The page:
Authors: Katharyne Mitchell*, University of California, Santa Cruz
Topics: Political Geography, Cultural Geography, Immigration/Transnationalism
Keywords: sanctuary, memory, politics, feminist, insurgency
Session Type: Virtual Paper
Presentation File: No File Uploaded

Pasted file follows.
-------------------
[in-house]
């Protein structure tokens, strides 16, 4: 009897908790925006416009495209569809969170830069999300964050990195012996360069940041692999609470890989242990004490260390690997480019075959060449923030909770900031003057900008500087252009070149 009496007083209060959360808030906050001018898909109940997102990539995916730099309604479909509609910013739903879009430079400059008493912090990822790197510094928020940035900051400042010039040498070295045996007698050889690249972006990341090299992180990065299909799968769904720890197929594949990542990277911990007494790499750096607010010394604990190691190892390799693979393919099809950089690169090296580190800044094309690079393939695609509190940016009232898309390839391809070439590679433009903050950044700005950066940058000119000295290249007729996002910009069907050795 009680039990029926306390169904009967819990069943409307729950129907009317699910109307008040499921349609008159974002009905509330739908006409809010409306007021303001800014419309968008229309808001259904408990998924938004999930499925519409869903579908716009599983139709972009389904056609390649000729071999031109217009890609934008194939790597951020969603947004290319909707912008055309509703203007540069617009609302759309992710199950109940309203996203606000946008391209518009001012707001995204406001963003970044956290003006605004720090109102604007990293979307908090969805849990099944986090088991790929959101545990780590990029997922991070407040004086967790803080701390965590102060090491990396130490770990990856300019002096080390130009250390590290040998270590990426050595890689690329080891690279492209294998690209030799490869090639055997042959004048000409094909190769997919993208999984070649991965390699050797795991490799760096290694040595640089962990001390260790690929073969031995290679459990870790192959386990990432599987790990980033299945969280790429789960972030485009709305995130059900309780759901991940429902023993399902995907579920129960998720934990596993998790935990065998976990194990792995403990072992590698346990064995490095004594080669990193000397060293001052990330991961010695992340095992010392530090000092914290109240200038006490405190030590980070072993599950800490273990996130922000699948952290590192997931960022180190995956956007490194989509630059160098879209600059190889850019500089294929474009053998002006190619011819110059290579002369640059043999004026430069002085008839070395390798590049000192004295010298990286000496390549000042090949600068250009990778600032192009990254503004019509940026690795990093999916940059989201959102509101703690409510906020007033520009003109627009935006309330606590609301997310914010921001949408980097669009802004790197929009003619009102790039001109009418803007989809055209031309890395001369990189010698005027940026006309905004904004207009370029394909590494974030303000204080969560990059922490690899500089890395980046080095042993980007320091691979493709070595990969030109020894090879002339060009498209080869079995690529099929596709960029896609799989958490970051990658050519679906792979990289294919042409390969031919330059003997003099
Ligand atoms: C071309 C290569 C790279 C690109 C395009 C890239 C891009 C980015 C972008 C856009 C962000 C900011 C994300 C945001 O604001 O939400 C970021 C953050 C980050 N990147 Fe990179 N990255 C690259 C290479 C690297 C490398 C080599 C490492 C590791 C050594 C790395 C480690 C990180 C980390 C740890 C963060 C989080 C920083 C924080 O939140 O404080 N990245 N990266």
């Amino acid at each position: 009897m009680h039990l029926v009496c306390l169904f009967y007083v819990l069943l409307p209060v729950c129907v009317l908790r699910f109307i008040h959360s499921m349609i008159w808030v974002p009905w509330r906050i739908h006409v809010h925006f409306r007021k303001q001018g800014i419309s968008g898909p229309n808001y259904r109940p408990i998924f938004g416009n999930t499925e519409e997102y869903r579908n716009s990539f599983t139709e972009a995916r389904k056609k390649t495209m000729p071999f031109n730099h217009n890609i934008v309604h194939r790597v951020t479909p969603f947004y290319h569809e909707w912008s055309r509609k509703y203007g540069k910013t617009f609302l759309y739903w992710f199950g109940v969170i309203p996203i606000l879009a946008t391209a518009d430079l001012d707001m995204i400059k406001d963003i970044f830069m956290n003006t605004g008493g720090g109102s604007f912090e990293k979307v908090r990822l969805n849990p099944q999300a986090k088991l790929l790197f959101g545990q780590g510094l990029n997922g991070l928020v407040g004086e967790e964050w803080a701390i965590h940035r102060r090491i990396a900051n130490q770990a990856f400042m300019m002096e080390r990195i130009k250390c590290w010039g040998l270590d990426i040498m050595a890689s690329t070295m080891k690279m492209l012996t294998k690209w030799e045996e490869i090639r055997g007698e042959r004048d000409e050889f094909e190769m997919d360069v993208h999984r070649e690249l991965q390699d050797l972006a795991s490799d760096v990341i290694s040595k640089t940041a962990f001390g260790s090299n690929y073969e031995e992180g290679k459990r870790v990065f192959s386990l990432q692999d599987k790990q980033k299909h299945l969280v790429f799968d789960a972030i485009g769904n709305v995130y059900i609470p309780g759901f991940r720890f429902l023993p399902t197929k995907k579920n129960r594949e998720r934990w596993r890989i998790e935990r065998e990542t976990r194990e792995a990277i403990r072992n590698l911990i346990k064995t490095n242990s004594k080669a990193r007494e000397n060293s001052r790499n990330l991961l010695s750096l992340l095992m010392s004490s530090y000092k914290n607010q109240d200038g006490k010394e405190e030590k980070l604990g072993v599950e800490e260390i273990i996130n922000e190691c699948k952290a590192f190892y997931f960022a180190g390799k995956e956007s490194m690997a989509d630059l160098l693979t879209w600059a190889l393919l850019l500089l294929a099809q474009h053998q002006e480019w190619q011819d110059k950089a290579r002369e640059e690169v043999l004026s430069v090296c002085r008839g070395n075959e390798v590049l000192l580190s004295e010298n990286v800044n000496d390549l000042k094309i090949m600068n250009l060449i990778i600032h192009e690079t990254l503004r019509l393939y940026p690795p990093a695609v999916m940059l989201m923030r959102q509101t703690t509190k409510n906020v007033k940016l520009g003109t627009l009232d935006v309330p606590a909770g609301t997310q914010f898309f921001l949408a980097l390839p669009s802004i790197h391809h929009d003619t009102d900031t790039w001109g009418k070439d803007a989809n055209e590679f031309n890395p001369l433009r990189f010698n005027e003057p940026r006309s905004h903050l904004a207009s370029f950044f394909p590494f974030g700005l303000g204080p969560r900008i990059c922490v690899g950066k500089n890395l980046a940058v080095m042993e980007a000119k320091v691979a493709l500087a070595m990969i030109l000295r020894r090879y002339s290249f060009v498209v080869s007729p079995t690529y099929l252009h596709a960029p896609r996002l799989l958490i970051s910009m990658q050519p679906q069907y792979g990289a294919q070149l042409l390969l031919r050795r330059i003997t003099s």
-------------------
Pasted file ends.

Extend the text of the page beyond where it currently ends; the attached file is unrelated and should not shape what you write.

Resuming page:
Recently there has been a resurgence of sanctuary practices in contemporary struggles over migration. With the rise of far-right populism and the spread of white nationalist sentiment worldwide, refugees are increasingly at risk. To combat the violence of the present, and to carve out zones of safety, migrant activists have turned to the ethics, practices, and spaces of sanctuary. Sanctuary, which comes from the Latin sanctus, meaning “holy,” has played a strategic role in political resistance for hundreds of years. Today the concept has returned as one of vital importance in the terrain of radical politics. I am interested in how this terrain relies on what I, along with my co-author Key MacFarlane, term “memories of insurgency,” where older concepts and practices (such as sanctuary) are used to transform the spaces and possibilities of the present. Drawing on the feminist perspectives of the geosocial and the global intimate, we look at the importance of sanctuary as a strategy for radical politics. As a concept and set of practices, sanctuary possesses the capacity to contest the existing “order” of things – to open up another world. This world is not found in the future. Spaces of sanctuary reach back to the past. They draw on and “recollect” older, alternative relationships and traditions of resistance. One of the main implications of this thinking is that in order to understand sanctuary and insurgency we need to reinvestigate questions of space and time.